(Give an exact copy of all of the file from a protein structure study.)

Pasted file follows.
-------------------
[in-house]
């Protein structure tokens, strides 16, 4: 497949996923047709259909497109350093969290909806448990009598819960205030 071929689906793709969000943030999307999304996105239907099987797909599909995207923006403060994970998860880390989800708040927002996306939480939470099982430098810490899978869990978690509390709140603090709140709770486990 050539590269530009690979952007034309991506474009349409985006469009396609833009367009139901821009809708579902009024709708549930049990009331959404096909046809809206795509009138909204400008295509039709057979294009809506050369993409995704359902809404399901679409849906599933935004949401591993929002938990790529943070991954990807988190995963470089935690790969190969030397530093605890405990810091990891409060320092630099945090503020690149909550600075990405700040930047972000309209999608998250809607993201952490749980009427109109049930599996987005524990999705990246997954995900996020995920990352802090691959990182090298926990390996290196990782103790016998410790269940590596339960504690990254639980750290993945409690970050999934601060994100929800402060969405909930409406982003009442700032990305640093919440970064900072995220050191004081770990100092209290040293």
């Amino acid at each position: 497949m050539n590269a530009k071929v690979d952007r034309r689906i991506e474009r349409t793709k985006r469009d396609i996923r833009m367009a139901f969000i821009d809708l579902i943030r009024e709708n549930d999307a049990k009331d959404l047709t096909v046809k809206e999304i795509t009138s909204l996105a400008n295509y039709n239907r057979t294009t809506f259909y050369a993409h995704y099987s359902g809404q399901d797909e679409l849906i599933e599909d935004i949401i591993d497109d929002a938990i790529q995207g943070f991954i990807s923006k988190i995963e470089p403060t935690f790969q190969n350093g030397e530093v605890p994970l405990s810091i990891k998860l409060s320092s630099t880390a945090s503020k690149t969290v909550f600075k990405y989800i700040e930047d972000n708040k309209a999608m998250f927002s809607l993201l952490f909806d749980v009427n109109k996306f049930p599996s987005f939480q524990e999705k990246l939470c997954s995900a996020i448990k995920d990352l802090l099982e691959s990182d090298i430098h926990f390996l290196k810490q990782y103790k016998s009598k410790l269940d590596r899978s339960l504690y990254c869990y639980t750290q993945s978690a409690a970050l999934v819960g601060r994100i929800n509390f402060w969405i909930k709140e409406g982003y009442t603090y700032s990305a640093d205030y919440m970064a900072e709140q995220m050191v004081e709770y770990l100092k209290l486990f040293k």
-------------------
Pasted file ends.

[in-house]
């Protein structure tokens, strides 16, 4: 497949996923047709259909497109350093969290909806448990009598819960205030 071929689906793709969000943030999307999304996105239907099987797909599909995207923006403060994970998860880390989800708040927002996306939480939470099982430098810490899978869990978690509390709140603090709140709770486990 050539590269530009690979952007034309991506474009349409985006469009396609833009367009139901821009809708579902009024709708549930049990009331959404096909046809809206795509009138909204400008295509039709057979294009809506050369993409995704359902809404399901679409849906599933935004949401591993929002938990790529943070991954990807988190995963470089935690790969190969030397530093605890405990810091990891409060320092630099945090503020690149909550600075990405700040930047972000309209999608998250809607993201952490749980009427109109049930599996987005524990999705990246997954995900996020995920990352802090691959990182090298926990390996290196990782103790016998410790269940590596339960504690990254639980750290993945409690970050999934601060994100929800402060969405909930409406982003009442700032990305640093919440970064900072995220050191004081770990100092209290040293």
């Amino acid at each position: 497949m050539n590269a530009k071929v690979d952007r034309r689906i991506e474009r349409t793709k985006r469009d396609i996923r833009m367009a139901f969000i821009d809708l579902i943030r009024e709708n549930d999307a049990k009331d959404l047709t096909v046809k809206e999304i795509t009138s909204l996105a400008n295509y039709n239907r057979t294009t809506f259909y050369a993409h995704y099987s359902g809404q399901d797909e679409l849906i599933e599909d935004i949401i591993d497109d929002a938990i790529q995207g943070f991954i990807s923006k988190i995963e470089p403060t935690f790969q190969n350093g030397e530093v605890p994970l405990s810091i990891k998860l409060s320092s630099t880390a945090s503020k690149t969290v909550f600075k990405y989800i700040e930047d972000n708040k309209a999608m998250f927002s809607l993201l952490f909806d749980v009427n109109k996306f049930p599996s987005f939480q524990e999705k990246l939470c997954s995900a996020i448990k995920d990352l802090l099982e691959s990182d090298i430098h926990f390996l290196k810490q990782y103790k016998s009598k410790l269940d590596r899978s339960l504690y990254c869990y639980t750290q993945s978690a409690a970050l999934v819960g601060r994100i929800n509390f402060w969405i909930k709140e409406g982003y009442t603090y700032s990305a640093d205030y919440m970064a900072e709140q995220m050191v004081e709770y770990l100092k209290l486990f040293k």